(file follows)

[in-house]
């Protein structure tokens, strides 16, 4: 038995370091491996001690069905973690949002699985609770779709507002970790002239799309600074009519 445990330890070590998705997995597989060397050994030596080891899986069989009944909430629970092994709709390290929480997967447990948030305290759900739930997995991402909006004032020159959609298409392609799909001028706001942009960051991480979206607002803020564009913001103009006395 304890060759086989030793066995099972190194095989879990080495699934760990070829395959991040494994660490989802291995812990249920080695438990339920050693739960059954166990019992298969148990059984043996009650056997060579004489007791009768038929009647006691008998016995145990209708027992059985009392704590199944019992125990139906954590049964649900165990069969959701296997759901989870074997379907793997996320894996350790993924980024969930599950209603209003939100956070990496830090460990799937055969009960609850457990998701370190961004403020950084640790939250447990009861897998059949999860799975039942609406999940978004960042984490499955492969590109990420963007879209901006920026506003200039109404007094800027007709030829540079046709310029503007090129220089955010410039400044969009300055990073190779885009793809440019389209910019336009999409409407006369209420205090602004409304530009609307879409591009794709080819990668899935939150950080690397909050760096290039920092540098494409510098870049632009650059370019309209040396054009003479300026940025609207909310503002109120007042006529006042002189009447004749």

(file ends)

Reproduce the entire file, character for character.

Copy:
[in-house]
């Protein structure tokens, strides 16, 4: 038995370091491996001690069905973690949002699985609770779709507002970790002239799309600074009519 445990330890070590998705997995597989060397050994030596080891899986069989009944909430629970092994709709390290929480997967447990948030305290759900739930997995991402909006004032020159959609298409392609799909001028706001942009960051991480979206607002803020564009913001103009006395 304890060759086989030793066995099972190194095989879990080495699934760990070829395959991040494994660490989802291995812990249920080695438990339920050693739960059954166990019992298969148990059984043996009650056997060579004489007791009768038929009647006691008998016995145990209708027992059985009392704590199944019992125990139906954590049964649900165990069969959701296997759901989870074997379907793997996320894996350790993924980024969930599950209603209003939100956070990496830090460990799937055969009960609850457990998701370190961004403020950084640790939250447990009861897998059949999860799975039942609406999940978004960042984490499955492969590109990420963007879209901006920026506003200039109404007094800027007709030829540079046709310029503007090129220089955010410039400044969009300055990073190779885009793809440019389209910019336009999409409407006369209420205090602004409304530009609307879409591009794709080819990668899935939150950080690397909050760096290039920092540098494409510098870049632009650059370019309209040396054009003479300026940025609207909310503002109120007042006529006042002189009447004749």